The Life and Trials Of Julian Assange

Guest post by Mara
Much of the media frenzy surrounding Assange is born of the fact that little is known about him. Thirty nine years old. Australian. No fixed address. Parents ran a touring company. Attended thirty seven schools. Has a child from a failed relationship. Malcolm Rifkind describes him as a ‘frighteningly amoral figure’, Edward Heathcoat-Armory as ‘paranoic and archaic’, one who lives a ‘bizarre peripatetic life’. Assange has been ritualistically demonized by the media as a shadowy, sinister and above all wicked figure who will stop at nothing in order to print a sensational story. In a savage evocation of the McCarthy era, politicians across the world have been baying for his arrest, his silence, and even his blood. It is ironic that some of these politicians, Attorney General Eric Holder who refused to prosecute the CIA for torture in particular, are now mounting a moral crusade using the ‘forces of darkness and light’ narrative to achieve their ends.
The latest move to silence Assange lies in the lap of a Swedish prosecutor who, despite a wealth of contradictory evidence, has issued a European Arrest Warrant in order to prosecute him for the alleged coercion and rape of two women. Prior to the issuing of said warrant, the case had been thrown out by a second Swedish prosecutor for lack of evidence. The first woman invited him to stay at her home, had intercourse with him, and threw a party for him the following evening. The second, evidently starstruck (describing him as ‘interesting, brave and admirable’), invited him to her home and paid for his rail fare in both directions. Later, the two women got together, the first “victim” having attempted to expunge an entry on her blog entitled ‘7 Steps to Get Legal Revenge’ and to erase a Tweet which read ‘Sitting outside … nearly freezing, with the world’s coolest people. It’s pretty amazing!’ They appear to have blown the whistle based on the fact that Assange had Biblical knowledge of them both within a matter of days. Whether this is a case of ‘sexfalla’, which may be loosely translated as a ‘honeytrap’, or two women seething with indignation that Assange shared his sexual favours impartially, there is negligable evidence that any crime was committed. Indeed, Assange has been attempting to meet face-to-face with the Swedish prosecutor for over a year in order to set the record straight.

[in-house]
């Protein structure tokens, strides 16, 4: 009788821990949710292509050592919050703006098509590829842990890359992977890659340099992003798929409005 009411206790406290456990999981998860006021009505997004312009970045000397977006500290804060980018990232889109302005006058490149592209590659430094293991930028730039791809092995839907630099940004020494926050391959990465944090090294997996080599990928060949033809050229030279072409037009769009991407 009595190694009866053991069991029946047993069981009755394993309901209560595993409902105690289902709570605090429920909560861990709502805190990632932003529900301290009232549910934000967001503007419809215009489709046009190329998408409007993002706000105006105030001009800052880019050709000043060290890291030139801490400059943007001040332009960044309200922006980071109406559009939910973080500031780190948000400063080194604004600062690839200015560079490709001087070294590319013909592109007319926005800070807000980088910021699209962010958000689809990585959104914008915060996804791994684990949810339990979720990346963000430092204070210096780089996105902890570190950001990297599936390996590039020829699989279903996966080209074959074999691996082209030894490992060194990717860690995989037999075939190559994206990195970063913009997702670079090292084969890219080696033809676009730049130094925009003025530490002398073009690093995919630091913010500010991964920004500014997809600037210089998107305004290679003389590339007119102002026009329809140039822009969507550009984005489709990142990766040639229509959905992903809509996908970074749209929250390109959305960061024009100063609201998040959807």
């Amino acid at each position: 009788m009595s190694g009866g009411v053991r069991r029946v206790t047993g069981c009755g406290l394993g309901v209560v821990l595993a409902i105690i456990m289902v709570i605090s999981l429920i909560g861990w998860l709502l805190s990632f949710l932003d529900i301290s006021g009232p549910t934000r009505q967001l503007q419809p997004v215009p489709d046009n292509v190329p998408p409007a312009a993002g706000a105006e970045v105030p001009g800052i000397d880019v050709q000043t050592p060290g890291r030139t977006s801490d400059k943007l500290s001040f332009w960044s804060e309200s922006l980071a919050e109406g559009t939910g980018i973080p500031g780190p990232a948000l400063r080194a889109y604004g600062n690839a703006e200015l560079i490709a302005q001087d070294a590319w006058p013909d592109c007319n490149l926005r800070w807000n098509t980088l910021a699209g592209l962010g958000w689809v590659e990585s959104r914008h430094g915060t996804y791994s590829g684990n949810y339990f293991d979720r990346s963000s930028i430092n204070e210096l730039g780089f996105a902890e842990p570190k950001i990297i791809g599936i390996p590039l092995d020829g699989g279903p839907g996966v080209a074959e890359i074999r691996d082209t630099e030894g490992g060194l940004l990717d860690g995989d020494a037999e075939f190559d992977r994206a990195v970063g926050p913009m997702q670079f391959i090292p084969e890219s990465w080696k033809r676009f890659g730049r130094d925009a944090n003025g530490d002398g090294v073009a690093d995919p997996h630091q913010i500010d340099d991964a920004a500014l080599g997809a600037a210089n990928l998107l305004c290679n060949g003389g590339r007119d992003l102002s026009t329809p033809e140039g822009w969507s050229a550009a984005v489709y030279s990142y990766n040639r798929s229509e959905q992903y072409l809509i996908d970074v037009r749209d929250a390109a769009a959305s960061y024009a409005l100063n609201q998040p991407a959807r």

The typical media response, imbued as it is with a prurient need to know the explicit details of this and every other case involving sex and a kneejerkist Puritannical desire to punish those involved for their morality or lack thereof, has been to define Assange’s character in relation to the allegations. Sex, though a powerful motivation, is not sufficient to explain, or detract, from Assange’s desire to see justice done: to make public a file passed on to him by Bradley Manning, a man whose own character has been torn to shreds, in order that global governance may not get away with covering up its sins. The release of a number of diplomatic telegrams, which has prompted Sarah Palin to call for the death sentence to be imposed on Assange, is both important and necessary. The intelligence that the Obama administration views ours with suspicion, believing that our PM isn’t up to the job and our military is inadequate, has a profound effect on our supposedly ‘joint’ efforts to pacify Afghanistan. Why should we continue to expend resources and lives to assist those who have no faith in us?